John Stanley Chick

From Wikipedia, the free encyclopedia
Jump to: navigation, search
John Stanley Chick
Born (1897-12-22)22 December 1897
Pontardawe, Wales
Died 21 January 1960(1960-01-21) (aged 62)
Colchester, Essex, England
Allegiance United Kingdom
Service/branch British Army
Royal Air Force
Years of service 1914–1947
Rank Air Commodore
Commands held
Battles/wars World War I
World War II
Awards Military Cross
Air Force Cross

Air Commodore John Stanley Chick, MC, AFC (22 December 1897 – 21 January 1960), was a Welsh officer of the Royal Air Force, who began his aviation career as a World War I flying ace credited with 16 aerial victories.

World War I service[edit]

John Stanley Chick began his military career as a pioneer in the Royal Engineers in 1914. He transferred to the Royal Flying Corps in February 1917 as a Cadet at Denham.[1] He was commissioned a probationary second lieutenant on 3 May 1917.[2] Chick was granted his pilots certificate, No. 4735, on 27 May 1917. In November 1917, he was assigned to No. 11 Squadron.[3] Piloting a two-seater Bristol F.2 Fighter, he scored all his triumphs in the first four and half months of 1918. On 12 March 1918, he drove down out of control a German observation plane and four Fokker Dr.I fighters.[1] All five triumphs were scored on a single sortie.[3] On 1 April 1918, he was promoted to lieutenant. On 15 May, he ended his victory string by setting a German observation plane afire, destroying one Fokker Dr.I and driving another one down, and destroying a Pfalz D.III fighter.[1] That same day, he was appointed flight commander, with the temporary rank of captain.[3]

Service between the wars[edit]

On 13 April 1919, as part of the postwar downsizing of the Royal Air Force, Chick gave up his rank of acting-captain. 1 August 1919 saw him appointed flying officer.[3] On 8 October 1919, he was assigned pilot's duties with No. 100 Squadron RAF. Sixteen days later, he received a permanent commission as a flying officer.[4] On 28 June 1920, he was posted to No. 24 Squadron RAF; later that year, on 7 December, he transferred to No. 60 Squadron RAF. After a couple of test piloting assignments, which included a stint on an aerobatics team that flew RAF SE.5as.[3] It was during this time, on 30 June 1923, that he was promoted to flight lieutenant.[5] Chick then attended the Instructors Course at the Central Flying School and was rated A1. A tour of duty at the Central Flying School followed, beginning 22 June 1927. He rounded out the decade by leading the Central Flying School aerobatics team in 1929.[3]

Beginning 19 January 1931, he attended the Royal Air Force Staff College. From there he was appointed a flight commander in No. 203 Squadron RAF on 23 January 1932, with the rank of squadron leader following closely on 1 February 1932. On 15 January 1934, he received his first command, Station Flight of Cambridge University Air Squadron at RAF Duxford.[3] On 1 April 1937, he was promoted once again, to wing commander.[6] Just before the start of World War II, in February 1939, Chick was appointed Officer Commanding No. 49 Squadron RAF.[3]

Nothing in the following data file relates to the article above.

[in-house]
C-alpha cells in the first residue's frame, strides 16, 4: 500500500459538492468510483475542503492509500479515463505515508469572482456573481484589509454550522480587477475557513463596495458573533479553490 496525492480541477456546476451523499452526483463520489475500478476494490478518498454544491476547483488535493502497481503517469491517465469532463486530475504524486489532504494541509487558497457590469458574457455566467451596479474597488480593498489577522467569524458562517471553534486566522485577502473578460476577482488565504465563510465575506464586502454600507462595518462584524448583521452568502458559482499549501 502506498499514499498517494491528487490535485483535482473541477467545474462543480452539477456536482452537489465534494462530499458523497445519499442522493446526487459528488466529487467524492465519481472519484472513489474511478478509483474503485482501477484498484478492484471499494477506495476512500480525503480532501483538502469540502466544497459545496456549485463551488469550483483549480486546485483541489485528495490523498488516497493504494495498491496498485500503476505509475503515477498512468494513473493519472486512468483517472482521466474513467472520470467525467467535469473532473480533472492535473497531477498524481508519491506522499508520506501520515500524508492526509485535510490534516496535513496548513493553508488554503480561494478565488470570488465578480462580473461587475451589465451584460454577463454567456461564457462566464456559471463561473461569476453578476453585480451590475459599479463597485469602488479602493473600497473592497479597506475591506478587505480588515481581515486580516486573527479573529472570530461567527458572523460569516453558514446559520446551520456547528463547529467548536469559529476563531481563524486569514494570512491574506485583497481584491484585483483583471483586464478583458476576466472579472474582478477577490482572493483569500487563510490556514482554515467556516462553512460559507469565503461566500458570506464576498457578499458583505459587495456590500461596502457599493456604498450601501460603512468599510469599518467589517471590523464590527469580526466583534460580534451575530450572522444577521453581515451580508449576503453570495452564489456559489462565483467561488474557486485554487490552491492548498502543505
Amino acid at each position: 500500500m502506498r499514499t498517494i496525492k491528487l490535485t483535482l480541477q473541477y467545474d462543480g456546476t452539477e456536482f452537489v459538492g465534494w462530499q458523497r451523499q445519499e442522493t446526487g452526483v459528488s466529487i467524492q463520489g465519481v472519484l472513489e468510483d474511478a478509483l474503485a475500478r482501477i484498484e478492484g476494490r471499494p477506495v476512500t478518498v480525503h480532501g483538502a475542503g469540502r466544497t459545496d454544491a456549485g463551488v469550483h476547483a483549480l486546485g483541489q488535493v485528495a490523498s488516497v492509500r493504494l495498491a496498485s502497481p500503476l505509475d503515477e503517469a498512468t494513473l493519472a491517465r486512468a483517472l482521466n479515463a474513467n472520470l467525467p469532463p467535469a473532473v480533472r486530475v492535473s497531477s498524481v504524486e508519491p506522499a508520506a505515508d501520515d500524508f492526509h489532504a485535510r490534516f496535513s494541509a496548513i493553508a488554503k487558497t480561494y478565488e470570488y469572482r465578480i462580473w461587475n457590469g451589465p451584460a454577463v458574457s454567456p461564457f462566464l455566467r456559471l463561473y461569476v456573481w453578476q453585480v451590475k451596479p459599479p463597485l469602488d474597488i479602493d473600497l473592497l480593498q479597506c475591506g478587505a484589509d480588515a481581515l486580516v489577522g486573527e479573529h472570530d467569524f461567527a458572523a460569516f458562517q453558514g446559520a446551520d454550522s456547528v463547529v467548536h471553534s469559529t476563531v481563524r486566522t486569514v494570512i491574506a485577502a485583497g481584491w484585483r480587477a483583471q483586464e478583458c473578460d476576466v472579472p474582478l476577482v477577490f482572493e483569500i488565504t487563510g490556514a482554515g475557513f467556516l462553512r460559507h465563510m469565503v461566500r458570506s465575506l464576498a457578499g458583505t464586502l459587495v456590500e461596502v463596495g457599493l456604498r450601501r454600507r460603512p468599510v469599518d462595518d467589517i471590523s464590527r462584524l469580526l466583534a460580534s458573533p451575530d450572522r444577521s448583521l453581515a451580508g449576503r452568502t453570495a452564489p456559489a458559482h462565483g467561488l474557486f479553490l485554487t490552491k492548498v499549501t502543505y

World War II service[edit]

He became a temporary group captain as of 1 June 1940. In 1941, Chick was selected to be Officer Commanding RAF Luqa. On 23 April 1942, he was assigned to Middle East Command. A promotion to acting air commodore followed on about 16 November 1942. The following year, on 21 February 1943, he was seconded for Special Duty.[3]

After World War II[edit]

John Stanley Chick retired effective 27 December 1947. In his retirement years, he became Civil Defence Officer for Colchester from 1951 through 1957.[3]

Honours and awards[edit]

Military Cross (MC)
T./2nd Lt. John Stanley Chick, Gen. List and R.F.C.
For conspicuous gallantry and devotion to duty. While leading a patrol of four machines over the enemy's lines he attacked an enemy two-seater machine, which his observer drove down completely out of control. Shortly afterwards the patrol engaged nineteen enemy machines; he dived on to the uppermost machine, and drove it down in a series of spins and side-slips completely out of control. He then attacked two others and brought them down in the same manner, while his observer drove down another out of control. On another occasion his formation, consisting of five machines, attacked twenty-five enemy aeroplanes. He destroyed one of the enemy, and drove down another out of control. He set a magnificent example of courage and skill.[3]


  1. ^ a b c "John Stanley Chick". The Aerodrome. 2014. Retrieved 3 October 2014. 
  2. ^ "No. 30074". The London Gazette (Supplement). 15 May 1917. p. 4785. 
  3. ^ a b c d e f g h i j k "Air Commodore John Stanley Chick (07016)". Air of Authority - A History of RAF Organisation. 2014. Retrieved 3 October 2014. 
  4. ^ "No. 31616". The London Gazette. 24 October 1919. p. 13033. 
  5. ^ "Royal Air Force: Appointments". Flight. XV (758): 375. 5 July 1923. Retrieved 3 October 2014. 
  6. ^ "Royal Air Force: Promotions". Flight. XXXI (1476): 355. 8 April 1937. Retrieved 29 September 2014. 
  • Guttman, Jon & Dempsey, Harry (2007). Bristol F2 Fighter Aces of World War I. Osprey Publishing. ISBN 978-1-84603-201-1.